The main functions of leptin include:

  • Appetite suppression: Leptin acts on the hypothalamus in the brain to reduce appetite and food intake. When leptin levels are high, it signals to the brain that the body has enough energy stored in fat cells, and it’s time to stop eating.
  • Energy expenditure: Leptin also influences energy expenditure by promoting the burning of calories and regulating metabolism. When leptin levels are high, the body tends to burn more calories.
  • Fat storage regulation: Leptin helps regulate the amount of fat stored in the body by influencing the balance between energy intake and energy expenditure.

Leptin levels are directly related to the amount of body fat. As fat cells increase in size, they release more leptin into the bloodstream. The rise in leptin levels then signals the brain to reduce appetite and increase energy expenditure, leading to weight loss or maintenance.

However, in some cases of obesity, a condition called “leptin resistance” can occur. Leptin resistance means that even with high levels of leptin circulating in the blood, the brain doesn’t respond adequately to its appetite-suppressing signals. This can lead to overeating and difficulty in losing weight.

Thus, these hormones work together in a complex system to maintain energy balance and body weight and play a crucial role in appetite regulation and weight management. Sleep has a significant impact on the levels of both ghrelin and leptin.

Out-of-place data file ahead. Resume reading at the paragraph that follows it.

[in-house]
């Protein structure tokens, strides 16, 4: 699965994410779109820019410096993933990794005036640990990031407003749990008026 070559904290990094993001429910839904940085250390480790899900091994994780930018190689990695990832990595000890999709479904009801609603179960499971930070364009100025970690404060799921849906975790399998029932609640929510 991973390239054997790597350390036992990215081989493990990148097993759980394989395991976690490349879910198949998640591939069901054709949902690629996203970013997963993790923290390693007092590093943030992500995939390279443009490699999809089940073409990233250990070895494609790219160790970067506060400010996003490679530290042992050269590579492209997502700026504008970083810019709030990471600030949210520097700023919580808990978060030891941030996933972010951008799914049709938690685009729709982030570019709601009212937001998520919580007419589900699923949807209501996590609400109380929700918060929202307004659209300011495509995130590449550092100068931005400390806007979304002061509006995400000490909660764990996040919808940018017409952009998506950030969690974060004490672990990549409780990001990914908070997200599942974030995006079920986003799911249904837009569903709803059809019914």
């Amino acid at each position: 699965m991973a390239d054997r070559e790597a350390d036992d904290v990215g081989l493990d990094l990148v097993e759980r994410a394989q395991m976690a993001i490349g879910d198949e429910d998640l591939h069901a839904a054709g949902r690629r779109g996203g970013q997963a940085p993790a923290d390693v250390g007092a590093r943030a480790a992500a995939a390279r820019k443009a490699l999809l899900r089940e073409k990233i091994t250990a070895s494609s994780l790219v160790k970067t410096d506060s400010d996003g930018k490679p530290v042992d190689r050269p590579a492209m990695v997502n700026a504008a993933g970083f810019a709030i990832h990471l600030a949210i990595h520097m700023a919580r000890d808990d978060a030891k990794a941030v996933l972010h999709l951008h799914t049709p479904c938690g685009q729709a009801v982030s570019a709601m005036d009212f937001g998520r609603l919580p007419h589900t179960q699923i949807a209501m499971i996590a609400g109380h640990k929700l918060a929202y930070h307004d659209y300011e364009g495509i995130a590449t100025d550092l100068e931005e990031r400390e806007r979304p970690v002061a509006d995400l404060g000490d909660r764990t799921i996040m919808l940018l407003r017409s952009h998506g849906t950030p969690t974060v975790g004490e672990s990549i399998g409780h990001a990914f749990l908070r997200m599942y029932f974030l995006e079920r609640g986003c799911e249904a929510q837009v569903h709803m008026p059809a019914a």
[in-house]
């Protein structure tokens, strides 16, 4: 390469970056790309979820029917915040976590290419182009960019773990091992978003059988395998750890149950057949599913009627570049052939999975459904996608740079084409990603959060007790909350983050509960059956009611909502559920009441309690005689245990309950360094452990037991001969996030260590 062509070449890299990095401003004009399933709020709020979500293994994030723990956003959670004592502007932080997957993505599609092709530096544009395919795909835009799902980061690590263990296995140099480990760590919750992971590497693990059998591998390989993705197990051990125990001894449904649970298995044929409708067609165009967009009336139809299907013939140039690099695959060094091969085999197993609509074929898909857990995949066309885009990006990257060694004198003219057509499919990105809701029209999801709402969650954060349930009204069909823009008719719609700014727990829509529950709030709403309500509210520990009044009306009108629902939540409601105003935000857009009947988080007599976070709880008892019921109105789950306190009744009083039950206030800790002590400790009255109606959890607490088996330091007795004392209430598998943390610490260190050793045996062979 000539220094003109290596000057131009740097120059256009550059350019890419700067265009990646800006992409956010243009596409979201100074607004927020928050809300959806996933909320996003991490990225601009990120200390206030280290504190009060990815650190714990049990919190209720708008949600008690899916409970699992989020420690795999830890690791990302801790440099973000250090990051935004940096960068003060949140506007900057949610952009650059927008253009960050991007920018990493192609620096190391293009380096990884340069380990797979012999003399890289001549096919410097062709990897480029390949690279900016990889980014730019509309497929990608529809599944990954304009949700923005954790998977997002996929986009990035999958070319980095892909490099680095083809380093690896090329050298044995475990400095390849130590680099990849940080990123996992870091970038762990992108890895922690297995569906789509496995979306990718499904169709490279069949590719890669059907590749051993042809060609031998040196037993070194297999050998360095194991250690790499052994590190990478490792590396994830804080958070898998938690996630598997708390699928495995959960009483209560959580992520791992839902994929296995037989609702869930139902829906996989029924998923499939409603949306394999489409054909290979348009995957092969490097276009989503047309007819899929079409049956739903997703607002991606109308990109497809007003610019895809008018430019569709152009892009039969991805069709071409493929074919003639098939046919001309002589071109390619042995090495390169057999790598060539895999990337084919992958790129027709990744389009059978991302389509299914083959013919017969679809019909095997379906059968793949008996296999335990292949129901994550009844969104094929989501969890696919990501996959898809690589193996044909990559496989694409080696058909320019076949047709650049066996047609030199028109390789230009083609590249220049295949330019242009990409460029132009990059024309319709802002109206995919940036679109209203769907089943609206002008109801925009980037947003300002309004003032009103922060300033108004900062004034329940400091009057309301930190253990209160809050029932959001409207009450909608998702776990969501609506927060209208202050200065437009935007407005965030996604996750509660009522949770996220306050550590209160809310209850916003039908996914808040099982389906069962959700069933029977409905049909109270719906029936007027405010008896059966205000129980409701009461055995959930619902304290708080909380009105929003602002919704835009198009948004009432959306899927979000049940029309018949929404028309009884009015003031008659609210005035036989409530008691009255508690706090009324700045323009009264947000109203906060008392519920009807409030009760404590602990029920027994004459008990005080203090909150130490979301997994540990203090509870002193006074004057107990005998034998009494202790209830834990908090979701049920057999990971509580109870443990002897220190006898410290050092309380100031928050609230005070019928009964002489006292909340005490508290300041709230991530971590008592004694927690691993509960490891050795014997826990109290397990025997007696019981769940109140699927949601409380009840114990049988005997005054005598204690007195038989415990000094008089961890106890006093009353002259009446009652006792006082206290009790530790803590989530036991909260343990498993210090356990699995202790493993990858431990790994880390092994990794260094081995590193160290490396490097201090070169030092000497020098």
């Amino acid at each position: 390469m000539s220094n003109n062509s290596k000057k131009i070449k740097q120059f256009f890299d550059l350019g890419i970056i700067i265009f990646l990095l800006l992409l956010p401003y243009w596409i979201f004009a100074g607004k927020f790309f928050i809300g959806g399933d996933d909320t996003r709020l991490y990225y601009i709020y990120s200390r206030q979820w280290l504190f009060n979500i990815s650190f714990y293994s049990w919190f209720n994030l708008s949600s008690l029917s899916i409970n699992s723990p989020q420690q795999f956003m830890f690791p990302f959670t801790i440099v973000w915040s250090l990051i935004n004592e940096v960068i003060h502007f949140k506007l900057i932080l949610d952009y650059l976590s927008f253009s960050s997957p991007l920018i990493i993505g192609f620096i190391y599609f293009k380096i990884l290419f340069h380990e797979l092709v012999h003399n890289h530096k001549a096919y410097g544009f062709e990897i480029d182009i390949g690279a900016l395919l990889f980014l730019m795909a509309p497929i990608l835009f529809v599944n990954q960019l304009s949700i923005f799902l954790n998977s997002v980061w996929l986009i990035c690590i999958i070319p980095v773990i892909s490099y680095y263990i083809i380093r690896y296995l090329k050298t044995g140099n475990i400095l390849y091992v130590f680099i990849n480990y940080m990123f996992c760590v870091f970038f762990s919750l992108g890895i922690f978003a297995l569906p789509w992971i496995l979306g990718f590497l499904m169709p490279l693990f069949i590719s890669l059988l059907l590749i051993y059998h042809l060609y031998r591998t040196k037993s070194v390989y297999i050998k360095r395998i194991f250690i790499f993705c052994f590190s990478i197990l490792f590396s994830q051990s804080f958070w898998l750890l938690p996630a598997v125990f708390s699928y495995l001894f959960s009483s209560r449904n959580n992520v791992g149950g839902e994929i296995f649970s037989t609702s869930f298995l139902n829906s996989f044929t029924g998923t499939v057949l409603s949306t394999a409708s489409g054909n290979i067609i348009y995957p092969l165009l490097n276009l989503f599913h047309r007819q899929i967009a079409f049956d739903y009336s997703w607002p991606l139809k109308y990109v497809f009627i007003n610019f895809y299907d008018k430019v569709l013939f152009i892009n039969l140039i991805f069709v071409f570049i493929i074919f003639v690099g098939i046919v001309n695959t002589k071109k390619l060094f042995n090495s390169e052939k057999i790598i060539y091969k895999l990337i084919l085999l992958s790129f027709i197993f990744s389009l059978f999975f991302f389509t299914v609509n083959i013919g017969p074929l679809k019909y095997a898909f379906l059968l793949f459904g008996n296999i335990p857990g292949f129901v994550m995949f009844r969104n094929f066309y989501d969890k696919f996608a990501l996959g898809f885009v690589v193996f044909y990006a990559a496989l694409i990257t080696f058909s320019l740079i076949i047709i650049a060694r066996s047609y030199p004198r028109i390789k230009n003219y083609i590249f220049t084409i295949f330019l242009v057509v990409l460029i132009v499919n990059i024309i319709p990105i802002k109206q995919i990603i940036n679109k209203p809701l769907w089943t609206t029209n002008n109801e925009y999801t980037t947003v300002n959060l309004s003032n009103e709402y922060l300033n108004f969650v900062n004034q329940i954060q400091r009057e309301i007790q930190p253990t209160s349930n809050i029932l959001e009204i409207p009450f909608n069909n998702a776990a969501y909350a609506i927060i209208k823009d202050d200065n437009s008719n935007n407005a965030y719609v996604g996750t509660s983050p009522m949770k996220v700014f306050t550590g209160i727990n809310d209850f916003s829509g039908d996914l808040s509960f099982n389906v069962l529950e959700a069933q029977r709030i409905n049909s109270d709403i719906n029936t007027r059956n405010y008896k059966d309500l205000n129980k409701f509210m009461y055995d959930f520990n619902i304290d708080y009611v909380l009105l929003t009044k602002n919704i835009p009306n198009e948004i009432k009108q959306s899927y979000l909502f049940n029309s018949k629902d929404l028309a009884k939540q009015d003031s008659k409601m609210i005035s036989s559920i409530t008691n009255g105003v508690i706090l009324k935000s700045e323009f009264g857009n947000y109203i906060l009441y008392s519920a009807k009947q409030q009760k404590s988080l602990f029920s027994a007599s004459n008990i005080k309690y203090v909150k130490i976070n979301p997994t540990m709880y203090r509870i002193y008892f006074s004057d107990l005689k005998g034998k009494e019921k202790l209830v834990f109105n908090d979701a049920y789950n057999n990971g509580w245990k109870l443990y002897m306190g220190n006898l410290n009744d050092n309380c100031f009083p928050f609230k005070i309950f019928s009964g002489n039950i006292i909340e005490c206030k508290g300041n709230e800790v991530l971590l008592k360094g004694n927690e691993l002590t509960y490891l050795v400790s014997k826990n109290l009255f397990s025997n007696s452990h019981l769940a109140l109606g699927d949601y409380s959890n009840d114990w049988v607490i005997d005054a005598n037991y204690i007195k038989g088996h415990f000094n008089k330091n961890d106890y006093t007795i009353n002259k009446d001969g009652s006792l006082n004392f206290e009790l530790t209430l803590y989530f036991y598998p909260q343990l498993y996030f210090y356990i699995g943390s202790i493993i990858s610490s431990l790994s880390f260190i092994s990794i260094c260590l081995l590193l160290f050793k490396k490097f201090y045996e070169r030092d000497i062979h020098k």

How Sleep affects Ghrelin and Leptin

Ghrelin: Lack of sleep or poor-quality sleep tends to increase ghrelin levels. When you don’t get enough sleep, your body produces more ghrelin, leading to an increase in appetite and hunger. This can result in a higher likelihood of overeating or consuming more calories than you need, which can contribute to weight gain and difficulties in weight loss.

Leptin: Conversely, sleep deprivation can reduce leptin levels. When you are sleep-deprived, your body produces less leptin, which can lead to decreased feelings of fullness and reduced appetite suppression. As a result, you may find it harder to resist cravings and control your food intake, potentially leading to overeating and weight gain.